By Courtney Baumann
Iowa’s game against North Texas may have been weird and ugly, but when it comes down to it, the Hawkeyes put up a necessary number — another tally in the win column after putting the Mean Green away, 31-16.
Now 3-0 heading into conference play, Iowa has shown some bright spots — as well as some not-so-bright spots — over the past few weeks.
The game against the Mean Green allowed Iowa quarterback Nate Stanley to continue to put up solid numbers in his first year as the starter. It also allowed some new faces, such as Toren Young and Ivory Kelly-Martin, to show what they can do on the big stage.
Here’s a look at how Iowa stacked up against North Texas Sept. 16.
Iowa touchdowns: 4
Stanley kept his touchdown total rolling in Kinnick when he threw 2 passes to the end zone last weekend. His season-total of 10 puts him atop the Big Ten in the category and tied for No. 5 in the NCAA.
His 2 on Sept. 16 found the hands of Noah Fant — his third of the season — and T.J. Hockenson, whose 6 points were the first of his career.
Hockenson, a freshman, more than doubled his career receptions in the North Texas game after seeing his first time on the field the week before at Iowa State.
Another freshman, Ivory Kelly-Martin, also had himself a day by adding 2 touchdowns of his own.
Kelly-Martin, who stepped in and touched the ball for the first time as a Hawkeye after both Akrum Wadley and James Butler left the game with injuries, rushed for 74 yards on 11 attempts and scored both times in the fourth quarter to add some extra padding to the Iowa win.
Iowa time of possession: 40:45
The time of possession makes the game seem a whole lot more unbalanced than it actually was.
Iowa, which more than doubled the amount of time that North Texas had the ball, did not double the Mean Green in points, first downs, or total yards.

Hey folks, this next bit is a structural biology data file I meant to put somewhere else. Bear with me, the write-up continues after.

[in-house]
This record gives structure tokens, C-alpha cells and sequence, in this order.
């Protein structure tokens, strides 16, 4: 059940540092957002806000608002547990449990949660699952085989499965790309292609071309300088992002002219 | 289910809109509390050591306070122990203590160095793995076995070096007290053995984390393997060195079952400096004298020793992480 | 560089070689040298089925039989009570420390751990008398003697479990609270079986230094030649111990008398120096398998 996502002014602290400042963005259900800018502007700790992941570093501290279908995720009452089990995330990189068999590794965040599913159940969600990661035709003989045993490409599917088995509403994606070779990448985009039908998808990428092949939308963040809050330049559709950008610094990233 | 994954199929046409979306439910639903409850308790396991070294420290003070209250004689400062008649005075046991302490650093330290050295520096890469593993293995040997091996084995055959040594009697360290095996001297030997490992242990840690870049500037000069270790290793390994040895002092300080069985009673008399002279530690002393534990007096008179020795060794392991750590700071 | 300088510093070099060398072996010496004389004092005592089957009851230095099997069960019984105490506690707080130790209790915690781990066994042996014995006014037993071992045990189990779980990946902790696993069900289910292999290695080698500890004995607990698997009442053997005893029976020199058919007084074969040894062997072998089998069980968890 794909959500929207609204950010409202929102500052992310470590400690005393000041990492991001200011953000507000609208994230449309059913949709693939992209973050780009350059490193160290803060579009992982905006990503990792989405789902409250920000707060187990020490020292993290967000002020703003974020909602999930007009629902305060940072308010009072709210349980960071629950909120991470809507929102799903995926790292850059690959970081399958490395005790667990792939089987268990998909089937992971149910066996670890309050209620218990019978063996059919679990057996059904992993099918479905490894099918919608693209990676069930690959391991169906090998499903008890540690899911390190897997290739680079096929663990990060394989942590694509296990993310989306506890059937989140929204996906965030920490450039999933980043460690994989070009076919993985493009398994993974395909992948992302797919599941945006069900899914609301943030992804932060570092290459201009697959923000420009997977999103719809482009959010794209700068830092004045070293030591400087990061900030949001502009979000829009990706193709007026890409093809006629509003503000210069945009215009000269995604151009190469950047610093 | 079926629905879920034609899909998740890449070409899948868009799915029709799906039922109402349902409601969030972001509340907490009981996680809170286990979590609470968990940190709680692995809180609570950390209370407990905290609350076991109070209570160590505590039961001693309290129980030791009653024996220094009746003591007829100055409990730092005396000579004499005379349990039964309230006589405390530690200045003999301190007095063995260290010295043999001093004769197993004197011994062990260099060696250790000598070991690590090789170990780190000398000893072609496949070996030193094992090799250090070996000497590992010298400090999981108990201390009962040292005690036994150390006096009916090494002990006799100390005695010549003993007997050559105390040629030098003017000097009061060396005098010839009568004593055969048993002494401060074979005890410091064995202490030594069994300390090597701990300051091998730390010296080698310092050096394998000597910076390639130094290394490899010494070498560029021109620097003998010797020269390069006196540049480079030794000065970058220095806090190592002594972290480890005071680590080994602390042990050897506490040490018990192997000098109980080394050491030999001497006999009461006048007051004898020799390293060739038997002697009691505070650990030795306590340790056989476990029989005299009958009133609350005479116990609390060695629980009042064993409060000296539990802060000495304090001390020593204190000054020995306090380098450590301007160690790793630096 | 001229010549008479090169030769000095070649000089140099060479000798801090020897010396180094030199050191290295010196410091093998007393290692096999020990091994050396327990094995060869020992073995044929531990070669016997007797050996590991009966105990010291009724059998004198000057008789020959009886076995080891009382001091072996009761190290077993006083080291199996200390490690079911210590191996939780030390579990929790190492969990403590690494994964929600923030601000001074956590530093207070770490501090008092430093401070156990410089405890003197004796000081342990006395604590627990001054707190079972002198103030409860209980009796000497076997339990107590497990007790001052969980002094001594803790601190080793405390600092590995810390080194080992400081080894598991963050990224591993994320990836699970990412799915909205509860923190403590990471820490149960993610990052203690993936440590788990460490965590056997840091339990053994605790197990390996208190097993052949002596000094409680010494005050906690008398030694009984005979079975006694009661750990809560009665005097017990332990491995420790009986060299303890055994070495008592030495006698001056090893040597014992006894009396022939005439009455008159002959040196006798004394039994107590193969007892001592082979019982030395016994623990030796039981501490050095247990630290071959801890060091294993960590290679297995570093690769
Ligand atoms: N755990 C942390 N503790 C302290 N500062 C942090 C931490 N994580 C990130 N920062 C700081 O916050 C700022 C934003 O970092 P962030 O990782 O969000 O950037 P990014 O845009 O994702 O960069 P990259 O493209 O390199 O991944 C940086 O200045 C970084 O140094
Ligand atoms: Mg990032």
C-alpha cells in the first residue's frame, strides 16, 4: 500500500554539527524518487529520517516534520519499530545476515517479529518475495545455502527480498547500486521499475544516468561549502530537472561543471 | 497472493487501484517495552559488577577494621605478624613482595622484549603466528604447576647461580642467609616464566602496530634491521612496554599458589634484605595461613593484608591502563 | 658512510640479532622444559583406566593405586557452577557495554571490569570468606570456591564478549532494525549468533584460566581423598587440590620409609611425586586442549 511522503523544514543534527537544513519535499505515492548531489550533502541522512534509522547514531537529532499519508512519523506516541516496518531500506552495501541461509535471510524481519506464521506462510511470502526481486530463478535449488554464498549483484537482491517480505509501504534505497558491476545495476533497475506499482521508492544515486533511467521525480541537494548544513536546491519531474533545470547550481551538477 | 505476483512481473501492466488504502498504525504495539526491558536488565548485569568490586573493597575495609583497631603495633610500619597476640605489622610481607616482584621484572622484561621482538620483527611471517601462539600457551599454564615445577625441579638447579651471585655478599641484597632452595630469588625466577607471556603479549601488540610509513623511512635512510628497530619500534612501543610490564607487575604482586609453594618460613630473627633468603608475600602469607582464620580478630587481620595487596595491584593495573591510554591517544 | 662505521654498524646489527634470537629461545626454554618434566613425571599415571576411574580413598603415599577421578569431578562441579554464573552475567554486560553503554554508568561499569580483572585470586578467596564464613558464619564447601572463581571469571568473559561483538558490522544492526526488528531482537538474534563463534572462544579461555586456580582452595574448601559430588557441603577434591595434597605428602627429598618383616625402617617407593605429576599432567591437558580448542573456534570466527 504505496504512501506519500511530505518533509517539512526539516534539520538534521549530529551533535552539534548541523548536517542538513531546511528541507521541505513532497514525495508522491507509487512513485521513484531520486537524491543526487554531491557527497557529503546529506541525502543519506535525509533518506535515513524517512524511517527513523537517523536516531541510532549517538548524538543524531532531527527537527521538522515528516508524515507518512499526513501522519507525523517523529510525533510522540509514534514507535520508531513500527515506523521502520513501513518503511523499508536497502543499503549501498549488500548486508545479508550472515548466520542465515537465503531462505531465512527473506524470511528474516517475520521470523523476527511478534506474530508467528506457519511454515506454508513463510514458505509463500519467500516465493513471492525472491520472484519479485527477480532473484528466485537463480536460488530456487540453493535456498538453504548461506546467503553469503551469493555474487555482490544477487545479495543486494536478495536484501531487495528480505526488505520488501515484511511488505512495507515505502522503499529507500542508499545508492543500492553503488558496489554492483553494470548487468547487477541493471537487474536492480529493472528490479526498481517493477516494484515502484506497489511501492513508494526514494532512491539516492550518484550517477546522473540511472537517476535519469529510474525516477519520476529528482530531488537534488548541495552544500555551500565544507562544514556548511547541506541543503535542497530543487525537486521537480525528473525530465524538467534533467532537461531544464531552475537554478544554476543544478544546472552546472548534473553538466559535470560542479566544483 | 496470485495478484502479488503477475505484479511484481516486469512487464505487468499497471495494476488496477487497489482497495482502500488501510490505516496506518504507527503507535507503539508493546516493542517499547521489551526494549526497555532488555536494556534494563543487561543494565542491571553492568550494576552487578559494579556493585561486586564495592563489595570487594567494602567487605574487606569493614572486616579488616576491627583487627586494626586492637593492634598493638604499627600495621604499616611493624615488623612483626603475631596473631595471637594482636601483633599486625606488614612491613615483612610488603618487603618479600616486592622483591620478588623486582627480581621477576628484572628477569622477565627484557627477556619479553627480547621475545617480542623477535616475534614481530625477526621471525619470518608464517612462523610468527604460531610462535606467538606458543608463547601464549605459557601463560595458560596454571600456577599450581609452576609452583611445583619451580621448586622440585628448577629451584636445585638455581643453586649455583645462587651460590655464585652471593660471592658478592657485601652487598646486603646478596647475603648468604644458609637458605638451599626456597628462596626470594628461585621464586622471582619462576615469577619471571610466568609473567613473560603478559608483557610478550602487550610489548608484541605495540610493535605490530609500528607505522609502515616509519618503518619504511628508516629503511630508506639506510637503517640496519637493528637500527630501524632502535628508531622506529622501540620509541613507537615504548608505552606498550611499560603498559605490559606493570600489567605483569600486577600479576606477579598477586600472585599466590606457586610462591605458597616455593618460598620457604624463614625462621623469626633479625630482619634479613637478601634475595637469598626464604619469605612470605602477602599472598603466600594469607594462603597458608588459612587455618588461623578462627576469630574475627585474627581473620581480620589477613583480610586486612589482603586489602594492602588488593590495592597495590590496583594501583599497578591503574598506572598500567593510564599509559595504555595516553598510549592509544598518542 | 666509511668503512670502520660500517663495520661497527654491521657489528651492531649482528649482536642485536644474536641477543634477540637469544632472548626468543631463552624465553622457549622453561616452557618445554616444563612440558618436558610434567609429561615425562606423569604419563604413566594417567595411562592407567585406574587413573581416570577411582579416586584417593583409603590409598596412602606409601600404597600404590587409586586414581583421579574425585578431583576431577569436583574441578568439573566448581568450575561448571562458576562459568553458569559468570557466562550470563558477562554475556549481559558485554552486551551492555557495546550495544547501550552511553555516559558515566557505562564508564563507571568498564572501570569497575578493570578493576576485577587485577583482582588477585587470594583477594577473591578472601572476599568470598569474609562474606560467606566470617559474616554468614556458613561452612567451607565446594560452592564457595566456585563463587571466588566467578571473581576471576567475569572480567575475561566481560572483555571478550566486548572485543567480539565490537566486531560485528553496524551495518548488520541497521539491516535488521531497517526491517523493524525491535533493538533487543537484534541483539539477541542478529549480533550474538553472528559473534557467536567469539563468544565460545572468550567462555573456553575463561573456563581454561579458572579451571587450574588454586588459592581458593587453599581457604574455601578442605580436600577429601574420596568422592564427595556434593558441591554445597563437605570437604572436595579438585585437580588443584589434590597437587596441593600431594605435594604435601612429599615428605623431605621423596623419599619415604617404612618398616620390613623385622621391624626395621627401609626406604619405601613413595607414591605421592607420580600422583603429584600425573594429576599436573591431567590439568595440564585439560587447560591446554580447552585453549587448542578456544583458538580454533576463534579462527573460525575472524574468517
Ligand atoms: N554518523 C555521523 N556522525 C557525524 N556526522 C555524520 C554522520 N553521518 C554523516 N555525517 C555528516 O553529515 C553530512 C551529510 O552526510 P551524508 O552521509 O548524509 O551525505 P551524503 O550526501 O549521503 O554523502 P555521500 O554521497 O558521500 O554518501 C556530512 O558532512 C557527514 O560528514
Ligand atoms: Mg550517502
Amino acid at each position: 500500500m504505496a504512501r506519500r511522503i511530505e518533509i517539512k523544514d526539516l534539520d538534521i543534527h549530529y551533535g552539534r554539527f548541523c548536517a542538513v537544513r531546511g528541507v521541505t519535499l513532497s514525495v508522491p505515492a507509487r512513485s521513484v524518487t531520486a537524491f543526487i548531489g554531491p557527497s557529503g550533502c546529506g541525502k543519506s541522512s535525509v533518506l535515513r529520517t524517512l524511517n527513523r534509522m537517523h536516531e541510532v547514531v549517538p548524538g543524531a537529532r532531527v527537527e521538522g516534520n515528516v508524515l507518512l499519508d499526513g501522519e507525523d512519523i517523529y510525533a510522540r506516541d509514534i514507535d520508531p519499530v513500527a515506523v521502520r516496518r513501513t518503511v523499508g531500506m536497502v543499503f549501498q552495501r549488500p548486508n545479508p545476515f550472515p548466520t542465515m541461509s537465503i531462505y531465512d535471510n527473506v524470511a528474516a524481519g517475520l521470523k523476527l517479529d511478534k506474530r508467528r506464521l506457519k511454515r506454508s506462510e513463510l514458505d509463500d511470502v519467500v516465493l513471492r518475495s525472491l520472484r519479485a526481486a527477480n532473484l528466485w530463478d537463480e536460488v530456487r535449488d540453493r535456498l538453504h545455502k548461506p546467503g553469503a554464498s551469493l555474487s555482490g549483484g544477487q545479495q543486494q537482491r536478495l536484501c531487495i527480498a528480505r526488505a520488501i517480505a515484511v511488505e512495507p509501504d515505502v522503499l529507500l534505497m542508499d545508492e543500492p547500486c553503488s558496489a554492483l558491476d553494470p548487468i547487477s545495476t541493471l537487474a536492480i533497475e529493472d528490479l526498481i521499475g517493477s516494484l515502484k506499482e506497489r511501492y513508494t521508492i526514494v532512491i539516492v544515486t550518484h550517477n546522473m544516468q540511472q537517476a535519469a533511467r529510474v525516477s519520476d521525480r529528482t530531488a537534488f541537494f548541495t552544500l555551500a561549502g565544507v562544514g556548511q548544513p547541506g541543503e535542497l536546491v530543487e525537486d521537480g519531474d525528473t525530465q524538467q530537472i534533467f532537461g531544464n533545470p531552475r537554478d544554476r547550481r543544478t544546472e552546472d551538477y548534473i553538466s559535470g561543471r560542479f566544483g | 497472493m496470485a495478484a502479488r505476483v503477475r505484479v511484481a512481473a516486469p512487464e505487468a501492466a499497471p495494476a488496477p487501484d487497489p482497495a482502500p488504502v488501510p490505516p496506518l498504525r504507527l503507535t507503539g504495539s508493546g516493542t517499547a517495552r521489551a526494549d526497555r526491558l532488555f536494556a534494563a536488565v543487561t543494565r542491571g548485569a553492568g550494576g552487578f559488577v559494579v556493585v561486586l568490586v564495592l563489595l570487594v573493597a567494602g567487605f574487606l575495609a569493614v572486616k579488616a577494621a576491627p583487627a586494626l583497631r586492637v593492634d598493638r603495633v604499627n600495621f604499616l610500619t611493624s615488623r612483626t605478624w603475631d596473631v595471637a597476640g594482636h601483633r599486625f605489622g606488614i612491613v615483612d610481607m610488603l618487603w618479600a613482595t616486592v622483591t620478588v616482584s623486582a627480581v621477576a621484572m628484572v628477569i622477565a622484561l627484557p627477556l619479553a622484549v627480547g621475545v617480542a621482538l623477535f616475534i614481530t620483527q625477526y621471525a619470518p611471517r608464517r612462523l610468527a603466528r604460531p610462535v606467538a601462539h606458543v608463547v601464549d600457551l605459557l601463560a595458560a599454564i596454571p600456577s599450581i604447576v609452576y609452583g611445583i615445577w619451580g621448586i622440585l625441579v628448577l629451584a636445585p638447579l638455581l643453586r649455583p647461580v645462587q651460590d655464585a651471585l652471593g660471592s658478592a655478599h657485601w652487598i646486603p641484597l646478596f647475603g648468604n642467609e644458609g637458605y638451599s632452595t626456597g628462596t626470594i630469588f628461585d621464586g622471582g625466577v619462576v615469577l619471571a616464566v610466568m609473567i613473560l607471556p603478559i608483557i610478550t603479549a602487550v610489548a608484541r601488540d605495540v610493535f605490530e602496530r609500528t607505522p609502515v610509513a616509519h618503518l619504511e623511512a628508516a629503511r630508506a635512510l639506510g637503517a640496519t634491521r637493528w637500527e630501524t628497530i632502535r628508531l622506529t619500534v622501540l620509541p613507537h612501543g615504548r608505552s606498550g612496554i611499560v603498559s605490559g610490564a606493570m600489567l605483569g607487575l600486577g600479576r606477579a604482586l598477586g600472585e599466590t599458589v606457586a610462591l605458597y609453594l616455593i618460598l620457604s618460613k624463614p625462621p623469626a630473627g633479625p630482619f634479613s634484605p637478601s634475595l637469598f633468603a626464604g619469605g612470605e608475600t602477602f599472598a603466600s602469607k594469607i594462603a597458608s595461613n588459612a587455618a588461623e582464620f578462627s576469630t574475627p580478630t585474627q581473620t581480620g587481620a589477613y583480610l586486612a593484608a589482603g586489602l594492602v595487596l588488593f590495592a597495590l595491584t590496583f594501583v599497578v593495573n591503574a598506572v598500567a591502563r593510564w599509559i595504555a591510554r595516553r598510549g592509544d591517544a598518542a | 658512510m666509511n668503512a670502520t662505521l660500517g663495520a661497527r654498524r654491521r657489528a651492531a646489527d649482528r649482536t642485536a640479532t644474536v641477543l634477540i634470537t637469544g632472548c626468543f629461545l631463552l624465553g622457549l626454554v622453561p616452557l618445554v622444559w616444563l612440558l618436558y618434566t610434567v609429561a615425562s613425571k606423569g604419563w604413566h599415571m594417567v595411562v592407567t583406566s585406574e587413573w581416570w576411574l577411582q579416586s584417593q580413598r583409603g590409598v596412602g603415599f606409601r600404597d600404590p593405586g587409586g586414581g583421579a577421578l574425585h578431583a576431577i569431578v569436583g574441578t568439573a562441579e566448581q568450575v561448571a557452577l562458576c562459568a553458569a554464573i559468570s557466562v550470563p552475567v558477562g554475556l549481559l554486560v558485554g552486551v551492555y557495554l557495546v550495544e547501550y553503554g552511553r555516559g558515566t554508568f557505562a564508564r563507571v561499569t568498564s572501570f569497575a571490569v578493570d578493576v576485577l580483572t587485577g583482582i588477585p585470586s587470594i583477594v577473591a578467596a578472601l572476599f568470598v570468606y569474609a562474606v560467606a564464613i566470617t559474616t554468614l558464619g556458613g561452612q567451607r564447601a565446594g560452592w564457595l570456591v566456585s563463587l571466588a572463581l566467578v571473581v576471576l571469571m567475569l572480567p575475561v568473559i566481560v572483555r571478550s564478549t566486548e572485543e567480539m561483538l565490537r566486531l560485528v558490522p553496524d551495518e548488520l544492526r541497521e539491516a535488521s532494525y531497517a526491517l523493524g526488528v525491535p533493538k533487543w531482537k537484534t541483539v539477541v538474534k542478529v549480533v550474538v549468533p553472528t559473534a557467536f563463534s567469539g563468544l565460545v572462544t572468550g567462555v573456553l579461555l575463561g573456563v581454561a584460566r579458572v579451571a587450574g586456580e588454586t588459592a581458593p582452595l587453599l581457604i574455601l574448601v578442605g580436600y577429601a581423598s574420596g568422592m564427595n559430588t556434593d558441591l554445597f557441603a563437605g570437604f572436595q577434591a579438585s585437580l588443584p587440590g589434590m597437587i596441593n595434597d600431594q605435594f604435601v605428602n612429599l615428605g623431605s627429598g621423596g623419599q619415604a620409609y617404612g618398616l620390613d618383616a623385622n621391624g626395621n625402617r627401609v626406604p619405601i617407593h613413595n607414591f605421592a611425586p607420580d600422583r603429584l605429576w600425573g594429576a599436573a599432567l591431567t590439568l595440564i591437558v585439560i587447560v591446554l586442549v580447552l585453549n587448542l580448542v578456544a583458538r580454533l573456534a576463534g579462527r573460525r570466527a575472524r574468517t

On their first drive of the game, the Hawkeyes ate up almost seven minutes of the clock but were unable to make anything of the drive after a Nick Easley fumble in the end zone.
Iowa possessed the ball for 3:59 or longer four other times throughout the game, including two touchdown drives that were 6:52 and 8:40.
Other than the first drive, Iowa made the most of all the times it had the ball for an extended period of time. Of the Hawkeyes’ 31 points, 28 of them came on the four drives that lasted almost four or more minutes.
Fourth-down efficiency: 4-5
Iowa’s offense has now gone for it on fourth down seven times this season and has kept the ball on six of those attempts.
Against North Texas, the Hawkeyes converted a fourth and 5, and fourth and 3, and two fourth and 1s, while failing just once, going for it on fourth and 4.
All five were within 34 yards of the North Texas end zone, and two were in the red zone.
The team’s success on fourth downs has put them at No. 15 in the NCAA and No. 4 in the Big Ten for the Hawkeyes’ 85.7 percent efficiency. Only 20 other teams in the FBS have attempted as many or more fourth down conversions as Iowa.